As is seen from the foregoing, the layer of the alloy oxide formed on the surface portion of the copper-nickel alloy coating according to this invention acts as a layer protecting the alloy coating and preventing diflusion of water, oxygen and other substance intruding from the outside. Further, the layer of the alloy oxide per se is chemically and thermally stable, and hence, the durability of the heat ray reflecting coating is highly improved. Accordingly, in this invention, the heat resistance, water resistance and abrasion resistance of the heat ray reflecting coating can be highly improved by provision of such thin layer of the alloy oxide without any substantial decline of optical properties, especially the heat reflecting property.

What We claim is:

1. A process for the manufacture of heat ray reflecting glass articles which comprises subjecting a surfacecleansed glass sheet to sputtering in an inert atmosphere of a reduced pressure with use as target of a copper-nickel alloy containing 515% by weight of nickel, thereby to form a thin coating of said alloy having a thickness of -500 A. on at least one surface of the glass sheet, and maintaining the glass sheet having the so formed thin coating of the alloy in an oxygen gas of a reduced pressure under the glow discharge, thereby to oxidize the surface portion of said alloy thin coating.

References Cited UNITED STATES PATENTS 2,920,002 1/1960 Avwarter 204192 2,962,389 11/1960 Menke 117-124 C 3,076,727 2/1963 Harwig 117211 3,126,295 3/1964- Young 117-33.3 3,414,503 12/1968 Brichard 204192 3,537,944 11/1970 Grubb et al. 161--196 JOHN H. MACK, Primary Examiner S. S. KANTER, Assistant Examiner US. Cl. X.R.

Referenced by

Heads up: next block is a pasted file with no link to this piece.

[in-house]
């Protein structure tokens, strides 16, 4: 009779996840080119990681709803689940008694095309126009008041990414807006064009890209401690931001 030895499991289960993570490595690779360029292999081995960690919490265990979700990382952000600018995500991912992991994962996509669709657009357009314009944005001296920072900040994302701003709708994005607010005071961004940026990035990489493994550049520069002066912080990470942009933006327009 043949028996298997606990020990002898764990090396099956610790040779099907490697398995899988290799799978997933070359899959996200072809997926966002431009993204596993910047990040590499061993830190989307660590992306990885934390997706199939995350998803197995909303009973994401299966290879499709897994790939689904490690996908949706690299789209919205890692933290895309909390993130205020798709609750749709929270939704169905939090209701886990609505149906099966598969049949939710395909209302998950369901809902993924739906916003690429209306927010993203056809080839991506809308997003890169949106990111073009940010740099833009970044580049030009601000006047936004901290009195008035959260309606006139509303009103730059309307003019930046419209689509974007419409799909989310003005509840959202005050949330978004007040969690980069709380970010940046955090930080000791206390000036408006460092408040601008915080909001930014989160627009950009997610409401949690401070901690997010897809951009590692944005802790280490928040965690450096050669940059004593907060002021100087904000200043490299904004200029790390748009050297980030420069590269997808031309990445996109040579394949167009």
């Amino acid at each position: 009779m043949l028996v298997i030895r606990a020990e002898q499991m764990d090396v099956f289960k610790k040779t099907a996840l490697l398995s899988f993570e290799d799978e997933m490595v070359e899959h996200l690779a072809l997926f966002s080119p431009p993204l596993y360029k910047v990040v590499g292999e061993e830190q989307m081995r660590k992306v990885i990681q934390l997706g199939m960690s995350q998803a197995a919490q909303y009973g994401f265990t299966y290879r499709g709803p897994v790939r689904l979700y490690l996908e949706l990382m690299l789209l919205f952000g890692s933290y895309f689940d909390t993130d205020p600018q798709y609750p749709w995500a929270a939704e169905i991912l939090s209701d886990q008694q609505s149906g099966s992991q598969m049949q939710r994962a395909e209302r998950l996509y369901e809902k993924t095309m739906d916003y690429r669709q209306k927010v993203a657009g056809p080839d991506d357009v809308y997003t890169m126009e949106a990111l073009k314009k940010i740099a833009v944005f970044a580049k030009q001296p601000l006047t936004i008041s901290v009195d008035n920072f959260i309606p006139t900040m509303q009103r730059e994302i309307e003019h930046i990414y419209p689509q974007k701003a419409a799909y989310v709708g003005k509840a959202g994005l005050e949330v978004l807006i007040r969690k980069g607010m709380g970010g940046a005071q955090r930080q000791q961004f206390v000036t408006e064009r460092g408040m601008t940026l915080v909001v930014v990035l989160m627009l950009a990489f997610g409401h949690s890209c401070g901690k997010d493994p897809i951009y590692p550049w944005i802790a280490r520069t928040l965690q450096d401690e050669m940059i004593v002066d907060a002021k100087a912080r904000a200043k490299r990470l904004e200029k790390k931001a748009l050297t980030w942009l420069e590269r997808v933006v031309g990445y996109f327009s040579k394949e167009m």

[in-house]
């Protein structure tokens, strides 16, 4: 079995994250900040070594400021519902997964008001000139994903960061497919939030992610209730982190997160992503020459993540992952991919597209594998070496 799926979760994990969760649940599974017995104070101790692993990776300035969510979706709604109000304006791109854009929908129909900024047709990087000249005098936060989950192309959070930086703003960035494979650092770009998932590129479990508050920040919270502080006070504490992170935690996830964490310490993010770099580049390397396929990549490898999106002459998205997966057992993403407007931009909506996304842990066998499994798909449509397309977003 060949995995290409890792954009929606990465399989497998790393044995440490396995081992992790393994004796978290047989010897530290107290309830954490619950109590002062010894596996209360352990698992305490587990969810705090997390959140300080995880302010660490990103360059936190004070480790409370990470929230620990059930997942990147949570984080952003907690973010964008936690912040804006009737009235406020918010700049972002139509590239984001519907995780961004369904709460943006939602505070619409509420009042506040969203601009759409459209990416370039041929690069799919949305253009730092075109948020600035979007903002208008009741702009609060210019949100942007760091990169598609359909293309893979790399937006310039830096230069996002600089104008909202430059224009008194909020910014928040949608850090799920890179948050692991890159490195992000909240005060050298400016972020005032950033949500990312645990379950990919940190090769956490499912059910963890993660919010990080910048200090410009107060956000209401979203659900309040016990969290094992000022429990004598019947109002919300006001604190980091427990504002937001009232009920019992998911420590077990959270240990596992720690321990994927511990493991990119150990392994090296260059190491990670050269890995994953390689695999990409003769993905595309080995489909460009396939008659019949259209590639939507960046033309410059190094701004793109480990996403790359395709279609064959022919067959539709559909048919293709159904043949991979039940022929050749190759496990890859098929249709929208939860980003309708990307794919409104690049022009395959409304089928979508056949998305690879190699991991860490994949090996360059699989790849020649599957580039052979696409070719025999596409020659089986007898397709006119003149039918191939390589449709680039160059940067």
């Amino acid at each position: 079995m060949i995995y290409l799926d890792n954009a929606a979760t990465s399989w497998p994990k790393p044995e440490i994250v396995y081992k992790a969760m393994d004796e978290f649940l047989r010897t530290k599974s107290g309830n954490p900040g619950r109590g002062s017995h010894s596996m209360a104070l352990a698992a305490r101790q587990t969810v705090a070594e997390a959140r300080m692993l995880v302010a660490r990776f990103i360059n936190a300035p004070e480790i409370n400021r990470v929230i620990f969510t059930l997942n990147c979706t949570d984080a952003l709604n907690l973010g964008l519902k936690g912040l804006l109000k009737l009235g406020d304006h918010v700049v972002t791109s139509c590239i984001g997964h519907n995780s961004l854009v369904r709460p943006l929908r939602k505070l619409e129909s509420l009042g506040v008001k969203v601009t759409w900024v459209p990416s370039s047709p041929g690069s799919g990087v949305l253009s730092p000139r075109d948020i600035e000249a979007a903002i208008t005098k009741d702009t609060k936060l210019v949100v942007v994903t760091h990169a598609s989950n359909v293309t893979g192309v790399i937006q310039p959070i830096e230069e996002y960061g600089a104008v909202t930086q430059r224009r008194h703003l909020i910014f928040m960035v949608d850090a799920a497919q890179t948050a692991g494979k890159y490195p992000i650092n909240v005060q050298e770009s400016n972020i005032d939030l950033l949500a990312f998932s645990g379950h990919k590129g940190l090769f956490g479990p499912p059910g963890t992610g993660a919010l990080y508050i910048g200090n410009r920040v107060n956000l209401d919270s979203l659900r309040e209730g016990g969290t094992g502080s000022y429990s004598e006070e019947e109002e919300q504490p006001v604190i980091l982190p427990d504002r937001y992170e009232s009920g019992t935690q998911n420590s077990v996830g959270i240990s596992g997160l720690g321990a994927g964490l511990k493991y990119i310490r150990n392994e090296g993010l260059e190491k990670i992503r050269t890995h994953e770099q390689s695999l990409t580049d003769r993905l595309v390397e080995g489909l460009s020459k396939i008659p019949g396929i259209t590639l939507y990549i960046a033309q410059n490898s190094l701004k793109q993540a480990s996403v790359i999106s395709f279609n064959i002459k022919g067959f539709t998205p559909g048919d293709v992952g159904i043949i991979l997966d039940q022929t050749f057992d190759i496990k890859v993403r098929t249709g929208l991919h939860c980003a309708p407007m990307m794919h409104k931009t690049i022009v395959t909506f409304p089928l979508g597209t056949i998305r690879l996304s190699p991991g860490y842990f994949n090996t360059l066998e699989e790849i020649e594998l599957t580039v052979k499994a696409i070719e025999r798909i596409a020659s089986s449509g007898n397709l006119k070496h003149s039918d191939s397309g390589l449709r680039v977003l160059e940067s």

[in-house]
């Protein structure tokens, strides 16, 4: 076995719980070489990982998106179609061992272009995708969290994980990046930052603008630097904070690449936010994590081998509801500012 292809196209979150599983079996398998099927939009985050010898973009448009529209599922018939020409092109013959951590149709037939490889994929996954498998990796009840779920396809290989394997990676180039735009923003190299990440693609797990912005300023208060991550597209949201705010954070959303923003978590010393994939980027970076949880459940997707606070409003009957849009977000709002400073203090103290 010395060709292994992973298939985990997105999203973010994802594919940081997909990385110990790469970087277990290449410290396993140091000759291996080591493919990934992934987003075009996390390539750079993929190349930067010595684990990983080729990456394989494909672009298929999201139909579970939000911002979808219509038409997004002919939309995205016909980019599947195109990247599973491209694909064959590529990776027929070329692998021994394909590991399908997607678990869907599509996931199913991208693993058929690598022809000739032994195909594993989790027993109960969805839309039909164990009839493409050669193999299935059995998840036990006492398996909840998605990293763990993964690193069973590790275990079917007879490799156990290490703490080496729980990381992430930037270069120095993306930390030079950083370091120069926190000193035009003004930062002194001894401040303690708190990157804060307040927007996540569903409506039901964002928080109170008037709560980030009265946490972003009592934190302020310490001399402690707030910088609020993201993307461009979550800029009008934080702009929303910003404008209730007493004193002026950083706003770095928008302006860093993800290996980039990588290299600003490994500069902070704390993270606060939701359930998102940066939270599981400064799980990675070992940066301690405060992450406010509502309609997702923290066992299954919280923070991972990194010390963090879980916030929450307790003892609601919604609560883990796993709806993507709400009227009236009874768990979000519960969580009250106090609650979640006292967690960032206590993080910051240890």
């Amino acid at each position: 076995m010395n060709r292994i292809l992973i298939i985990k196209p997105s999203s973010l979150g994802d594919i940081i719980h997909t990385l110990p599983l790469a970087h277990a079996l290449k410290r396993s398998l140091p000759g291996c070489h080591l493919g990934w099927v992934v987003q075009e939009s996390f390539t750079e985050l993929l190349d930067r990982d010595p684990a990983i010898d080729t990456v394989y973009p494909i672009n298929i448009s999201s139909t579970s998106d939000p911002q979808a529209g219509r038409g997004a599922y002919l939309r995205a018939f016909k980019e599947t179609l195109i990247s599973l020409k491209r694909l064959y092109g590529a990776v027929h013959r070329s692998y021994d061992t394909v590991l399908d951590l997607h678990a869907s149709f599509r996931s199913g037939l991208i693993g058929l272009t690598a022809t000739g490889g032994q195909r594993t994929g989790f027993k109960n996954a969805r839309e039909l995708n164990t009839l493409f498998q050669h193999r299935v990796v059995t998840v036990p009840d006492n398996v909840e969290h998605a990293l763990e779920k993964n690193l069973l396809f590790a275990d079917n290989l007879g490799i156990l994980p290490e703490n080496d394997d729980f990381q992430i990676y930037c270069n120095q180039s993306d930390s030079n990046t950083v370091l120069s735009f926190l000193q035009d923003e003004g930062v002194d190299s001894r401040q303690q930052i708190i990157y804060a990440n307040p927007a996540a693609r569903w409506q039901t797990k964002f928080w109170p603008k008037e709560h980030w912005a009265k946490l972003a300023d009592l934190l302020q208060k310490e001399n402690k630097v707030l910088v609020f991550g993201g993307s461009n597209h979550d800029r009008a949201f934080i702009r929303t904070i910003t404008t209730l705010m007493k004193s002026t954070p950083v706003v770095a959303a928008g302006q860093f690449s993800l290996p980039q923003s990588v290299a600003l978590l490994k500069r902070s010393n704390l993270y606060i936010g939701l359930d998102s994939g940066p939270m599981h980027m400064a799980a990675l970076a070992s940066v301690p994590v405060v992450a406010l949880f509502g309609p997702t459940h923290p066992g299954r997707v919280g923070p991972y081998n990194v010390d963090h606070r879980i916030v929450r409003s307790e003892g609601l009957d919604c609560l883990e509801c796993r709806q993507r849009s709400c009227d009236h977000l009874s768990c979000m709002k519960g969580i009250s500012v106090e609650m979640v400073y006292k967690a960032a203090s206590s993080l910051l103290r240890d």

Citing PatentFiling datePublication dateApplicantTitle
US3900601 *Sep 28, 1973Aug 19, 1975Ppg Industries IncTreatment of thin metallic films for increased durability
US3926564 *Feb 25, 1974Dec 16, 1975Gen ElectricSubstrate for immunological tests and method of fabrication thereof
US3935351 *May 17, 1974Jan 27, 1976Ppg Industries, Inc.Multiple glazed windows including selective reflecting metal/metal oxide coatings
US4016324 *Jul 19, 1974Apr 5, 1977Asg Industries, Inc.Spandrel glass panel
US4028206 *Mar 10, 1976Jun 7, 1977William James KingDepositing first reflective layer
US4048039 *Oct 21, 1976Sep 13, 1977Balzers Patent Und Beteiligungs-AgMethod of producing a light transmitting absorbing coating on substrates
US4065626 *Nov 4, 1975Dec 27, 1977Ppg Industries, Inc.Gold-appearing films of copper, nickel and copper oxide layers
US4122239 *Jan 12, 1977Oct 24, 1978Centre National D'etudes SpatialesSolar absorbers with layers of nickel/chromium alloy and dielectric material
US4235048 *Jan 3, 1978Nov 25, 1980Ppg Industries, Inc.Reversible window unit for alternately reflecting and absorbing solar energy
US4537798 *Aug 1, 1983Aug 27, 1985Saint-Gobain VitrageVacuum deposition anchoring layer by thermal evaporation; increased deposition rates, improved properties of the deposit, reduction of corrosion and-or breakage
US5009761 *Sep 24, 1984Apr 23, 1991Spafax Holdings Plc.,Degreasing and cleaning plastic material, applying hard glass layer, coating with specular reflective material
US5232860 *Mar 16, 1992Aug 3, 1993Sanyo Electric Co., Ltd.Separation layer and protective film on supporting substrate
US5786094 *Apr 29, 1996Jul 28, 1998Director-General, Agency Of Industrial Science And TechnologyTransparent and conductive ultrathin film and method of producing same
US7746264 *Jul 11, 1978Jun 29, 2010The United States Of America As Represented By The Secretary Of The Air ForceLow reflectance infrared camouflage system
EP0834482A1 *Sep 25, 1997Apr 8, 1998Arcon Flachglas-Veredlung GmbH & Co. Beschichtungstechnik KGProcess for the production of heat reflecting coating systems
Classifications
U.S. Classification204/192.27, 428/433
International ClassificationC23C14/58, C03C17/27, C03C17/23, C23C14/18
Cooperative ClassificationC03C2218/322, C03C2218/154, C23C14/5853, C23C14/58, C23C14/185, C03C17/27, C03C2217/23, C23C14/5826
European ClassificationC23C14/18B, C23C14/58D, C23C14/58, C03C17/27, C23C14/58H2